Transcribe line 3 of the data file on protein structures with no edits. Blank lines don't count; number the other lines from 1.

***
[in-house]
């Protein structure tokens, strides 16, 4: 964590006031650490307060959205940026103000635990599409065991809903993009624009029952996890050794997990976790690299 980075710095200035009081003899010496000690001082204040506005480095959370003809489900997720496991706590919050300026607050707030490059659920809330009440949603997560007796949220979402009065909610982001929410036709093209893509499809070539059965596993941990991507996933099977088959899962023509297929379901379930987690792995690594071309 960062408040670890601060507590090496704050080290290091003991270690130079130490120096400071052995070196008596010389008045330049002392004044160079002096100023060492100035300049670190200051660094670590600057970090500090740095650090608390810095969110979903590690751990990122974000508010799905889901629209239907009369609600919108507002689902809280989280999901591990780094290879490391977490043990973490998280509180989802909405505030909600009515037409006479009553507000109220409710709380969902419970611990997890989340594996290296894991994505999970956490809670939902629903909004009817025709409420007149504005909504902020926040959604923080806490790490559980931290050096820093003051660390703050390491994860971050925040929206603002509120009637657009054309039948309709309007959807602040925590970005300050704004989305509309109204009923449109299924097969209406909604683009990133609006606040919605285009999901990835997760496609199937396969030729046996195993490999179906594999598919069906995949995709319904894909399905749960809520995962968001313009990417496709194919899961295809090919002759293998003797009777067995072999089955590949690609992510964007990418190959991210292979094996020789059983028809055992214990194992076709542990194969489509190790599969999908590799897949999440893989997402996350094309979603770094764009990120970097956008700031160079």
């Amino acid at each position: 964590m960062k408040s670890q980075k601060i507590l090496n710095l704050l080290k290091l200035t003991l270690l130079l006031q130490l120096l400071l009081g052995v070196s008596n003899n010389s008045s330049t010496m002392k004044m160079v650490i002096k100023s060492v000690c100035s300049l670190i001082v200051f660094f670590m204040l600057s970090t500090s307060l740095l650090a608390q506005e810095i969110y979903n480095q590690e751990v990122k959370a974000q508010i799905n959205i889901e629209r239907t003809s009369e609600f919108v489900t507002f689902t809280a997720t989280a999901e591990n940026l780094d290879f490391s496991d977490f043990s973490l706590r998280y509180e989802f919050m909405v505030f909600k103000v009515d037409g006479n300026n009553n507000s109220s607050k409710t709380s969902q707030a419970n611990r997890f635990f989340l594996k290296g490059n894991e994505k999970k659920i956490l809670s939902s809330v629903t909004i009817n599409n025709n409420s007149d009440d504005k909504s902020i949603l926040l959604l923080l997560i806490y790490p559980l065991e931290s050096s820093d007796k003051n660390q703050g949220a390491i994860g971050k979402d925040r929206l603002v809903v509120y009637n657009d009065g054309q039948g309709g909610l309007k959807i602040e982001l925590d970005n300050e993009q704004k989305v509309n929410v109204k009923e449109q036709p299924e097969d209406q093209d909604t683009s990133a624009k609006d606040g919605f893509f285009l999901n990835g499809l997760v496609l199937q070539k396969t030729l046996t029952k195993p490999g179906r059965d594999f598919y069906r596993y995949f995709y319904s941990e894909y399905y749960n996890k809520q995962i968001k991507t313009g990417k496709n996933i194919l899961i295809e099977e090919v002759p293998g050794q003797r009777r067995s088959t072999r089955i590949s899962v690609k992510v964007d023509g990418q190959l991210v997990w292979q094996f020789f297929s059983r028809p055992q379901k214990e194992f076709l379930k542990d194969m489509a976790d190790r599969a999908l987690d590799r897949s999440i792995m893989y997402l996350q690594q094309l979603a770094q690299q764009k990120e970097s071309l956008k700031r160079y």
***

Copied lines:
């Amino acid at each position: 964590m960062k408040s670890q980075k601060i507590l090496n710095l704050l080290k290091l200035t003991l270690l130079l006031q130490l120096l400071l009081g052995v070196s008596n003899n010389s008045s330049t010496m002392k004044m160079v650490i002096k100023s060492v000690c100035s300049l670190i001082v200051f660094f670590m204040l600057s970090t500090s307060l740095l650090a608390q506005e810095i969110y979903n480095q590690e751990v990122k959370a974000q508010i799905n959205i889901e629209r239907t003809s009369e609600f919108v489900t507002f689902t809280a997720t989280a999901e591990n940026l780094d290879f490391s496991d977490f043990s973490l706590r998280y509180e989802f919050m909405v505030f909600k103000v009515d037409g006479n300026n009553n507000s109220s607050k409710t709380s969902q707030a419970n611990r997890f635990f989340l594996k290296g490059n894991e994505k999970k659920i956490l809670s939902s809330v629903t909004i009817n599409n025709n409420s007149d009440d504005k909504s902020i949603l926040l959604l923080l997560i806490y790490p559980l065991e931290s050096s820093d007796k003051n660390q703050g949220a390491i994860g971050k979402d925040r929206l603002v809903v509120y009637n657009d009065g054309q039948g309709g909610l309007k959807i602040e982001l925590d970005n300050e993009q704004k989305v509309n929410v109204k009923e449109q036709p299924e097969d209406q093209d909604t683009s990133a624009k609006d606040g919605f893509f285009l999901n990835g499809l997760v496609l199937q070539k396969t030729l046996t029952k195993p490999g179906r059965d594999f598919y069906r596993y995949f995709y319904s941990e894909y399905y749960n996890k809520q995962i968001k991507t313009g990417k496709n996933i194919l899961i295809e099977e090919v002759p293998g050794q003797r009777r067995s088959t072999r089955i590949s899962v690609k992510v964007d023509g990418q190959l991210v997990w292979q094996f020789f297929s059983r028809p055992q379901k214990e194992f076709l379930k542990d194969m489509a976790d190790r599969a999908l987690d590799r897949s999440i792995m893989y997402l996350q690594q094309l979603a770094q690299q764009k990120e970097s071309l956008k700031r160079y």